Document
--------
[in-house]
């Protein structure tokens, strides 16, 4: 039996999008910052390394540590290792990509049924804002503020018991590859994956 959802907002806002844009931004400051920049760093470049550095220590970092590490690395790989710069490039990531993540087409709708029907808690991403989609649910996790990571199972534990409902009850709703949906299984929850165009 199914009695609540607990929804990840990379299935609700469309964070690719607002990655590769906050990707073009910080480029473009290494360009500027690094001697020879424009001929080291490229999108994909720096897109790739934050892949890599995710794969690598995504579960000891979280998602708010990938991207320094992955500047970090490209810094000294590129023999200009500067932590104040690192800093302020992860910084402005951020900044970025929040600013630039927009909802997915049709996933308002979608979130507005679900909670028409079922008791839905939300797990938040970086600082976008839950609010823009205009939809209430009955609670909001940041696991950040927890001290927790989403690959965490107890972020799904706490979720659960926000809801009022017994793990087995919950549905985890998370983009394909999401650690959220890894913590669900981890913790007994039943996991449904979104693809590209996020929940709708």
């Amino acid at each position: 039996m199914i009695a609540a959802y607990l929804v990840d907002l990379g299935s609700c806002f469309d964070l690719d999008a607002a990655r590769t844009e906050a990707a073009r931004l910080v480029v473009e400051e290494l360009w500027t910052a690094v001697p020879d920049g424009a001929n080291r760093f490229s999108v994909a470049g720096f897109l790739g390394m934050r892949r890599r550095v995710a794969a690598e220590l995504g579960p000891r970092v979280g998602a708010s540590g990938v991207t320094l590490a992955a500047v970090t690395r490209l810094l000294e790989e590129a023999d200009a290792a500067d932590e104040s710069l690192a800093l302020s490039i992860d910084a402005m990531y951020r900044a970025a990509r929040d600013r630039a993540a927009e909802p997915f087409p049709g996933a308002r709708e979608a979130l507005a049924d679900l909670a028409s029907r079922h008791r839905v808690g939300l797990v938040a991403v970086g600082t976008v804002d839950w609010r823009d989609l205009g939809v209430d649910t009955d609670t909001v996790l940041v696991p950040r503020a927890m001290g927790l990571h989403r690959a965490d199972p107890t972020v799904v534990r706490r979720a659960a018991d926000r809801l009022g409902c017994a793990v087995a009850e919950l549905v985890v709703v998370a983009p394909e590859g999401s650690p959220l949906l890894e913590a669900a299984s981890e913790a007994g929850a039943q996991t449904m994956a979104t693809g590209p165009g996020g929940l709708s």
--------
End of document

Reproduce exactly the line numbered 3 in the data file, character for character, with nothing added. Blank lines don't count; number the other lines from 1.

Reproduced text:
């Amino acid at each position: 039996m199914i009695a609540a959802y607990l929804v990840d907002l990379g299935s609700c806002f469309d964070l690719d999008a607002a990655r590769t844009e906050a990707a073009r931004l910080v480029v473009e400051e290494l360009w500027t910052a690094v001697p020879d920049g424009a001929n080291r760093f490229s999108v994909a470049g720096f897109l790739g390394m934050r892949r890599r550095v995710a794969a690598e220590l995504g579960p000891r970092v979280g998602a708010s540590g990938v991207t320094l590490a992955a500047v970090t690395r490209l810094l000294e790989e590129a023999d200009a290792a500067d932590e104040s710069l690192a800093l302020s490039i992860d910084a402005m990531y951020r900044a970025a990509r929040d600013r630039a993540a927009e909802p997915f087409p049709g996933a308002r709708e979608a979130l507005a049924d679900l909670a028409s029907r079922h008791r839905v808690g939300l797990v938040a991403v970086g600082t976008v804002d839950w609010r823009d989609l205009g939809v209430d649910t009955d609670t909001v996790l940041v696991p950040r503020a927890m001290g927790l990571h989403r690959a965490d199972p107890t972020v799904v534990r706490r979720a659960a018991d926000r809801l009022g409902c017994a793990v087995a009850e919950l549905v985890v709703v998370a983009p394909e590859g999401s650690p959220l949906l890894e913590a669900a299984s981890e913790a007994g929850a039943q996991t449904m994956a979104t693809g590209p165009g996020g929940l709708s």